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spanish/english exploration Essay

  • Submitted by: xwildtigressx
  • on November 16, 2008
  • Category: History
  • Length: 1,921 words

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Below is an essay on "spanish/english exploration" from Anti Essays, your source for research papers, essays, and term paper examples.

Since the beginning of time, different groups of people have been roaming the earth, looking for places to settle and claim as their own. But since the late 1400’s to the early 1500’s, two of the major peoples that had begun exploring were the Spanish and the English. Although both groups had similar purposes for their explorations, they also had different goals, achievements and failures.
Both Spanish and English exploration was similar in the reasons that initiated them, but while the Spanish mainly based their travels around establishing easier trade routes, setting up markets to sell their goods, finding treasure, and spreading Christianity, the English were more concerned with colonization, getting rid of debtors and prisoners from the Old World, and achieving religious freedom.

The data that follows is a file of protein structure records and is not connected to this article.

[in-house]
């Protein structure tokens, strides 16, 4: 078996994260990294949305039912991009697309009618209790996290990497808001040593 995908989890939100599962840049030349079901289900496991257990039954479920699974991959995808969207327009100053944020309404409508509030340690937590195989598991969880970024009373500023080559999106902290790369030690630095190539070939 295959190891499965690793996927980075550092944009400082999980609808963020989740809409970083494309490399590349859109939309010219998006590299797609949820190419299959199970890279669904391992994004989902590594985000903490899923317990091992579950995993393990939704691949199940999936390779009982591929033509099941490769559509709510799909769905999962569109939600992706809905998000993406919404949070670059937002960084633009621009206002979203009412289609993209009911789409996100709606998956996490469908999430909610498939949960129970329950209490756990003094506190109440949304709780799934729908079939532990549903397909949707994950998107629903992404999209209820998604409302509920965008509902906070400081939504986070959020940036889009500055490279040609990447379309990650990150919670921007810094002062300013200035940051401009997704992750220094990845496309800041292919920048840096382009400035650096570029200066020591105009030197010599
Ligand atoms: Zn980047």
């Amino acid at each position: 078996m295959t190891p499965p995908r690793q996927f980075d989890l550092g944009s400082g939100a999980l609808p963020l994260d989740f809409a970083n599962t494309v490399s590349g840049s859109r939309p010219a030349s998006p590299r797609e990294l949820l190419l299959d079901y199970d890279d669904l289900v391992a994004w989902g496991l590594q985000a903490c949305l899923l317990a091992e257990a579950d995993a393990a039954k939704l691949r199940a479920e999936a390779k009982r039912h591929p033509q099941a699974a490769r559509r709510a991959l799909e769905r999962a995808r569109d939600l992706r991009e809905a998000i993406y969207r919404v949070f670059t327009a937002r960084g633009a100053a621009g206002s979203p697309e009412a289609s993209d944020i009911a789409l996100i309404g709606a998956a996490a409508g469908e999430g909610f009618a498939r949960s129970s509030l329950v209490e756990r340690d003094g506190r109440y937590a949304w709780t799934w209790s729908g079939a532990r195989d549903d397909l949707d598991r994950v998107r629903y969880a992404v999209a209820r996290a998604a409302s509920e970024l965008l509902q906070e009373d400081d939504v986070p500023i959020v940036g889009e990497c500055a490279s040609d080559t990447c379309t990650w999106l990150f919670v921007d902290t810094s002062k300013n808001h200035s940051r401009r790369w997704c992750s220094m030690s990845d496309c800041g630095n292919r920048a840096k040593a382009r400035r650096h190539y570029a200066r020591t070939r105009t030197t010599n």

The Spanish and English explorers needed to make some sort of revenue to support their newly settled colonies. Seeing as the Spanish had settled in great silver producing countries such as Peru and Mexico, that was an easy way for them to begin making money. They also invested in harvesting sugar cane, “the rich man’s crop”, and although it took much hard work and labor, and required a large amount of slaves to do the work, it was still a source of income. They also established foreign trade. Because the Spanish had settled in Central and South America, the English chose to explore North America. By doing so, they were able to come in contact with friendlier Indians who were willing to trade with them and help them find suitable land to settle upon. The English weren’t really able to fully achieve a way to make money until the early 1600’s when Jamestown was established. It was set up to make money either by finding or stealing gold, or serving as a trading post. Their man source of income didn’t surface until John Rolfe gained knowledge of tobacco that was being grown and cultivated by the Indians. He realized the great value it would have as an export and, after experimenting, he...

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